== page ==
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India v Australia 2nd Test
Mohali, 17-21 October 2008
606 debate | Mobile scorecards



SECOND TEST, Mohali (day five):
India 469 & 314-3 dec bt Australia 268 & 195 by 320 runs

By Jamie Lillywhite

Brad Haddin
Haddin's dismissal in the first over set the tone for a rapid Indian victory

Australia lost only their second Test match since the 2005 Ashes as India took 18.4 overs on the final day to win the second Test by 320 runs in Mohali.

The tourists resumed on 141-5 needing a further 375 to achieve a winning target never reached in a first-class match.

But only one run was added before seamer Zaheer Khan uprooted Brad Haddin's off-stump in the first over.

Zaheer struck twice in two balls in his next over and though Michael Clarke hit 69 he was last out in a total of 195.

The result, in terms of runs, was India's largest margin of victory and Australia's seventh heaviest.

It leaves the tourists in serious danger of losing a third series out of the last four in India, with only two matches remaining in which to overturn the 1-0 deficit.

The one slight blemish for India was a fine imposed on Zaheer, who was deprived of 80% of his match fee after being found guilty of a level two offence under the International Cricket Council's Code of Conduct regarding the spirit of the game.

Zaheer had an exchange of words with his old adversary Matthew Hayden after the Australian left-hander's dismissal on day four, and pleaded guilty to the charge at a disciplinary hearing with match referee Chris Broad.

HIGHEST SUCCESSFUL FOURTH-INNINGS FIRST-CLASS CHASES
First-class record:
513-9 Central Province v Southern Province (Kandy, January 2004)
Test record:
418-7 West Indies v Australia (Antigua, May 2003)
Source: cricketarchive.com
""Clearly, this sort of behaviour is not acceptable at any level of cricket - it showed a lack of respect for the player who had been dismissed," Broad said.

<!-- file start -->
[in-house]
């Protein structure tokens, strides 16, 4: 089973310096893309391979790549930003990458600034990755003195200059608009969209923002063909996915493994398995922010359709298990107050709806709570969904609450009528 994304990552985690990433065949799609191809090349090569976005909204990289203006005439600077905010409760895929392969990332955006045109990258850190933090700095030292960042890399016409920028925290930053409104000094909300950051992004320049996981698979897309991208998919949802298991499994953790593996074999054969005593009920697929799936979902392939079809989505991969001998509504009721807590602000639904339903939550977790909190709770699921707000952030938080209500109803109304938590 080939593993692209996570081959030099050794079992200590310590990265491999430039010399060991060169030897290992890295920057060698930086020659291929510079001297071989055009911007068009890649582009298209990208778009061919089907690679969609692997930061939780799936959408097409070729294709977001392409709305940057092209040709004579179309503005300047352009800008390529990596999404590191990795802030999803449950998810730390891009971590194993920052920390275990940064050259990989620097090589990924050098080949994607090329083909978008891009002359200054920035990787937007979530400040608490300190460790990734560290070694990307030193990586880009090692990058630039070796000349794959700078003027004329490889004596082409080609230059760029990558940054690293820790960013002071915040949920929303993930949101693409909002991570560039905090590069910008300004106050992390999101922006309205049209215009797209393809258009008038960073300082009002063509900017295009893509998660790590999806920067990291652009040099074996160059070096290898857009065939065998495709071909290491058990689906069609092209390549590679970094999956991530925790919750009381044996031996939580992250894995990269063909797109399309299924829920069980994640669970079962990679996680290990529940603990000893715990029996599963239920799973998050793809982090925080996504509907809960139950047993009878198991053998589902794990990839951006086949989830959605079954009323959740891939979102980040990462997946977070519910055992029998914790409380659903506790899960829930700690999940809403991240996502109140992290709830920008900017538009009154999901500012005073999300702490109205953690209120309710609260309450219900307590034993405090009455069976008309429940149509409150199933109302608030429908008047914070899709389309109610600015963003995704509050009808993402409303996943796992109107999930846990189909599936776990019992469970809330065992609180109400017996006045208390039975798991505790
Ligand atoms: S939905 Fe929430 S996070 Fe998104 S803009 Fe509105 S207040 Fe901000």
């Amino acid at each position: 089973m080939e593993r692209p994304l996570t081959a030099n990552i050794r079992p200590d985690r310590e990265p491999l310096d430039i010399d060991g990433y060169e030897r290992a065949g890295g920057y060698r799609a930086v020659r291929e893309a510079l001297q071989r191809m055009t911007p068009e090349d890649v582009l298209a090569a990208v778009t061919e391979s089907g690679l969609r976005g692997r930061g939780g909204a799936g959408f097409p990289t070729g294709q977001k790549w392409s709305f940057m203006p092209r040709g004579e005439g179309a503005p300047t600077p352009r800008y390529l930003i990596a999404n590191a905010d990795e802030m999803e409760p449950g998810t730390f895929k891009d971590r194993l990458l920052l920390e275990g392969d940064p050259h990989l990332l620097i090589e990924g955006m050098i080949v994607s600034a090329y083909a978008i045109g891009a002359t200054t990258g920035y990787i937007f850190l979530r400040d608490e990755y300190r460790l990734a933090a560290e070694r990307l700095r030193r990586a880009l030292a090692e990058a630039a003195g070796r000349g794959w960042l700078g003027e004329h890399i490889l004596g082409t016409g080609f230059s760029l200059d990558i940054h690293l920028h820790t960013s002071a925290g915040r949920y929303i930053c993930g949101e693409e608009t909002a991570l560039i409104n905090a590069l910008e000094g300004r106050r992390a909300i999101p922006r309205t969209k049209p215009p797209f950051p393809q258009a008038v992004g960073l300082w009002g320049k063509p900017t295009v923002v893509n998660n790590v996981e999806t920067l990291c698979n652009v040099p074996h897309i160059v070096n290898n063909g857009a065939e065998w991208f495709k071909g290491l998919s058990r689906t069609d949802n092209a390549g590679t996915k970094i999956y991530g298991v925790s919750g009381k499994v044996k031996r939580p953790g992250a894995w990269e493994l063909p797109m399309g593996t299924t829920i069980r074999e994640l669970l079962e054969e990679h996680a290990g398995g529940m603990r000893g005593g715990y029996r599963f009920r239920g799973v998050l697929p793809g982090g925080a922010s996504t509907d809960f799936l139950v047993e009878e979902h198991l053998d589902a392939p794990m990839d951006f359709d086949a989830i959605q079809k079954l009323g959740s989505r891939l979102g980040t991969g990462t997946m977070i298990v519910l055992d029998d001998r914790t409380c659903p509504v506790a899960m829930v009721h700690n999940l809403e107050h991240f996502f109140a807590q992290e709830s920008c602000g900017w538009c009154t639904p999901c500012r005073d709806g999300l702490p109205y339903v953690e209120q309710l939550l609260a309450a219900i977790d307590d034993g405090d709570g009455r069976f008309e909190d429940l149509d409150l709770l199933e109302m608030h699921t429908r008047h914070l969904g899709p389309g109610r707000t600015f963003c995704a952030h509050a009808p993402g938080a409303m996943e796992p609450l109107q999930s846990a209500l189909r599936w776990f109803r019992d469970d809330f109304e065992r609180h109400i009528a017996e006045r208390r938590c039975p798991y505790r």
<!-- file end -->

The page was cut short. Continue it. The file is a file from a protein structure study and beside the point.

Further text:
Respect for the opposition was something that we talked about in the pre-series meeting I had with both captains and so it was disappointing that Zaheer behaved in this way.

"I took into account the fact that Zaheer had a good disciplinary record. He also pleaded guilty at the first opportunity and was very apologetic while also promising not to repeat the offence."

Clarke and Haddin had stemmed the flow of Australian wickets with a determined stand of 83 on the fourth evening.

Zaheer Khan
After Haddin and White, Zaheer ousted Lee first ball in an inspired spell
But Zaheer produced a masterful display of swing and seam to snare three wickets in four balls and end any lingering concerns about polishing off the Australian batting.

Having begun the day by pushing the ball across the right-handers, he moved the final delivery of the opening over back in to Haddin and splattered the timbers, the middle pole knocked askew in addition to the off being rolled over.

Cameron White needed some runs after a less than convincing bowling performance with his leg-spin, but made only a single before he was Zaheer's next victim.

The previous ball had swung away and beaten the edge, and White pushed towards a similar delivery, got a thin edge and jubilant skipper Mahendra Dhoni snared a neat low catch to his right behind the stumps.

Brett Lee, who defied the Indians with a spirited 35 in the first innings, is one of the more accomplished Test number nines, with five fifties to his name, but his stay was even shorter - one ball to be precise.

And precise is what Zaheer was, disguising the ball from the batsmen as he approached the crease and conjuring another magical ball for Lee, which swung late away from the defensive lunge to dislodge the battered off-stump once again.

606: DEBATE
CT

That put Clarke in something of an invidious position, with only Mitchell Johnson and the debutant number 11 Peter Siddle left for company.

But he cracked delightful boundaries through the covers off Ishant Sharma and Zaheer, and left-hander Johnson proved he was a capable batsmen by pulling a short one from Zaheer to the square-leg fence.

Clarke reached his ninth Test fifty after a mis-field from Harbhajan Singh, although he had to be reminded to raise his bat, as the landmark was met with virtual silence by the small crowd.

Johnson continued to play some stylish strokes, contributing 26 of a 50 partnership, but fell in soft fashion with a leading edge back to leg-spinner Amit Mishra.

Clarke was the final wicket to fall, caught by Virender Sehwag, who revelled in the moment with as much enthusiasm as debutant bowler Mishra.

see also
India turn the tables
21 Oct 08 |  Cricket
India close in on Mohali victory
20 Oct 08 |  Cricket
India leave Australia in trouble
18 Oct 08 |  Cricket
India start well against Aussies
17 Oct 08 |  Cricket
Tendulkar's career in photos
18 Jul 07 |  India
Australia in India 2008
13 Oct 08 |  Cricket


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